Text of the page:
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Backstage Experts

5 Ways Actors Can Fail

5 Ways Actors Can Fail

Headshots, agents, demo reels, and casting directors are all easy targets when things aren’t going as planned. Followed by lack of funds or time, bad luck, and industry nepotism.

I offer you five actual reasons success eludes many actors, but they all require honest self-reflection.

1. Dishonesty. When you ask for feedback on your work, be sure that’s what you actually want. If you want someone to say they like your work, then it’s not feedback you’re after. If you’d like to work with them, then “keep me in mind for your next project” is much more honest. When asked for feedback, people will either give it or lie, neither of which is terribly useful if you just wanted a compliment or a job.  

As long as you are brave enough to take honest rejection when you hear it, you may be surprised at what you get by asking directly. Sometimes people really do say what you want to hear, and actually do give you what you want, but only without the subterfuge.

2. Penny-pinching. When times are tough it is difficult to fork over good money for the things that might help us market ourselves better. Good headshots and demo reels are essential in this industry, and yet, they’re the first things actors want cheap—or worse, free. Though it is entirely possible to get great work for free, it is not guaranteed. 

An underrated benefit to paying in full is being able to demand satisfaction (or a refund) if you’re unhappy with the result. It is near impossible to put your foot down when your brother-in-law takes iPhone headshots of you in his backyard, or a student film director fails to give you footage after two years of hounding him for it. 

3. Misplaced priorities. All great successes over time have involved sacrifice. Sacrifice of leisure time, of creature comforts, and even of relationships. Whether your sacrifice involves time with your family and friends, that new dress or gadget you really want, or a full eight-hour sleep when you have an audition tomorrow, misplaced priorities will sink a career ship faster than you can begin to bail out the water.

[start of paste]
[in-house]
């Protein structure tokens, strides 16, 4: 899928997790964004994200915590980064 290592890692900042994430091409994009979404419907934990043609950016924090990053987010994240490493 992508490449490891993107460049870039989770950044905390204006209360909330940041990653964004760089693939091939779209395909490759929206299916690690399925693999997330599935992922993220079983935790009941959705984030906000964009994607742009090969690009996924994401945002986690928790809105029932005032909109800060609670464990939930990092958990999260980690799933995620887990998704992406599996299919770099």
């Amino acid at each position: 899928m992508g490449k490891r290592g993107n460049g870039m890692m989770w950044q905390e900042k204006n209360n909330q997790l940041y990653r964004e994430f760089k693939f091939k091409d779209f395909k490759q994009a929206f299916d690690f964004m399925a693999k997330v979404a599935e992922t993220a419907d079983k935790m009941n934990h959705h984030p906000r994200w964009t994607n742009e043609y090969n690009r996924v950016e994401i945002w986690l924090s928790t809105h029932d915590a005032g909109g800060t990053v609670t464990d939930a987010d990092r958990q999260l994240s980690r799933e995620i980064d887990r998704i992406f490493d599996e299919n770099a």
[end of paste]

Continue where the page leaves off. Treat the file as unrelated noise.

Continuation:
How you spend your time and money is entirely up to you, but rather than saying you don’t have enough of either, what you can “afford” might just be a matter of rearranging your priorities. 

4. Fostering irrational fear. Perpetuating superstition and supposition is a great way to stifle your career. Imagining you didn’t get a role because the director’s friend’s uncle’s personal trainer doesn’t like you, or that they “must have been going for a model,” doesn’t help your journey to success. 

Alternatively, finding actual solutions to problems, improving technique, and letting the unknowns remain a curious mystery will help you gossip less, book more work, and reduce unnecessary stress in your life.

5. Staying safe. Charles Darwin said that “ignorance more frequently begets confidence than does knowledge.” The young take the kinds of risks that their elders don’t, because the young don’t yet know that they can fail.

As you age you take fewer risks, but avoiding risk is the best way to allow confidence to dwindle. The mind constructs escalating horror stories about what might happen if you do take a chance, which makes each next attempt even harder. 

Unless you are performing a life-threatening stunt on set, no acting choice in the world could possibly kill you. Don’t spend the rest of your career wishing for something better. Perhaps it’s time for you to just take the plunge and see what happens! 

Paul Barry is an Los Angeles-based Australian actor, director, writer, and acting teacher. Clients of his have secured representation with WME, CAA, UTA, Abrams, Gersh, ICM, Paradigm, and management by United Management, Principal Entertainment, Brillstein Entertainment Partners, Untitled Management, having worked at: MGM, CBS, NBC, 20th Century Fox, Disney, Starz, MTV, ABC and many more.

Barry runs regular on-camera classes at The Actors Key West. For more information visit, or join the discussion with Acting 4 Camera on Twitter or Facebook.

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